Modern Diet and its Impact on Human HealthShridhar G1, Rajendra N2,3*, Murigendra H1, Shridevi P1, Prasad M3, Mujeeb MA1, Arun S1, Neeraj D3, Vikas S3, Suneel D3 and Vijay K3
- *Corresponding Author:
- Rajendra N
KLES Kidney Foundation
Professor and Head Department of Urology, India
E-mail: [email protected]
Received date: November 03, 2015; Accepted date: November 05, 2015; Published date: November 16, 2015
Citation: Shridhar G, Rajendra N, Murigendra H, Shridevi P, Prasad M, et al. (2015) Modern Diet and its Impact on Human Health. J Nutr Food Sci 5:430. doi: 10.4172/2155-9600.1000430
Copyright: © 2015 Shridhar G, et al. This is an open-access article distributed under the terms of the Creative Commons Attribution License, which permits unrestricted use, distribution, and reproduction in any medium, provided the original author and source are credited.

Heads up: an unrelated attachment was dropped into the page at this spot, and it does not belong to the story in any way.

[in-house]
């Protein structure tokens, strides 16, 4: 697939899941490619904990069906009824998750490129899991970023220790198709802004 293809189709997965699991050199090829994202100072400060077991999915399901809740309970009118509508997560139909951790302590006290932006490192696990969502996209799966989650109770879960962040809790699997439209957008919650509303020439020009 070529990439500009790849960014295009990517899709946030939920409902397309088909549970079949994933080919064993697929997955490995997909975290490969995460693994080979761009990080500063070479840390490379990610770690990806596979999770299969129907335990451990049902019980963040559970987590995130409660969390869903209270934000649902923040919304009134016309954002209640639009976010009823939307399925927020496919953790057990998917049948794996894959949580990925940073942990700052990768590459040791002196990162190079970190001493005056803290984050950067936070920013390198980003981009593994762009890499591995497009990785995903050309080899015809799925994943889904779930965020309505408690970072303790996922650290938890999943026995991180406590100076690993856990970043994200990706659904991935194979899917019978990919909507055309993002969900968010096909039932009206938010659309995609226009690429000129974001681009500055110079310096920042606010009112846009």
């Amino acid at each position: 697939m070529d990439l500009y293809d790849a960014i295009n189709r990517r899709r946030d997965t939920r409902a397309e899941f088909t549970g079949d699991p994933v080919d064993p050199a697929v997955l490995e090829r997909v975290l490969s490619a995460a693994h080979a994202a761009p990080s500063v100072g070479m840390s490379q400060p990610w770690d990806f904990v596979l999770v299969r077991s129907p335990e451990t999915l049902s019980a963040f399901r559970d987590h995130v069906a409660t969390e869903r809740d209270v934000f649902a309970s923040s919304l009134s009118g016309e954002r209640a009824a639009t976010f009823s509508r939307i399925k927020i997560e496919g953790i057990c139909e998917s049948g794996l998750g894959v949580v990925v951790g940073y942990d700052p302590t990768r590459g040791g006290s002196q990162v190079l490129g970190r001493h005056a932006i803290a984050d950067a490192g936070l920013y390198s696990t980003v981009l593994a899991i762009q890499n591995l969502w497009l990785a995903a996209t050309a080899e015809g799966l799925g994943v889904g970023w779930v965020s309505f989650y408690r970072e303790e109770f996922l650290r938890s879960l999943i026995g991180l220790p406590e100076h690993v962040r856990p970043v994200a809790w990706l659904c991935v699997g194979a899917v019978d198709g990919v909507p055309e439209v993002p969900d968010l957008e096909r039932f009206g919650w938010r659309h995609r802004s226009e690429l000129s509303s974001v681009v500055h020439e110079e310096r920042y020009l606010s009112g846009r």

The general public’s view of modern diet and human health has undergone drastic changes in recent years. There is general harmony that many chronic health problems, first noted in Western countries but progressively flourished worldwide, relate mainly to diet. There is far less consensus, however, about the dietary factors implicated in such health problems. This lack of understanding has opened the door to a propagation of different recommendations as to the best diet for modern humans. Let me note that all human alive today are member of the same species, Homo sapiens, and as such, all are fully “modern” humans. Dietary fats are a key example. Since the anti-fat health education initiatives of the 1980’s and early 1990’s, certain dietary fats have been increasingly recognized as actually beneficial to health. Diet conscious like the mainstream populace, are now getting the message that wise dietary fat choices offer essential fatty acids, blood lipid management, maintained endocrine and immune function, inflammation control, metabolic effects and even potential body composition and performance benefits. Toward this end, many companies now sell specialty dietary fat supplements and recognized health authorities have begun recommending them to certain population. Increasingly, the average consumer has come to regard the supermarket as obstacle of conflicting and potentially dangerous dietary decisions: low fat, high fat, no fat; no meat, less fatty meat; no eggs, one egg a week, unlimited eggs; less carbohydrate, more whole grains, no cereal products; more fruit, less sugar; and so on. Too much confusing information is available, much attention is paid by the popular press and public to fad diets and preliminary dietary findings, and too little attention is paid to serious dietary recommendation. The present review of studies aims to strengthen our knowledge regarding the dietary requirements, food sources, and potential benefits, Modern food and its impact on human health. Practical suggestions for incorporating healthy fats will be made. Both food-source and supplemental intakes will be addressed with interrelationships to health throughout.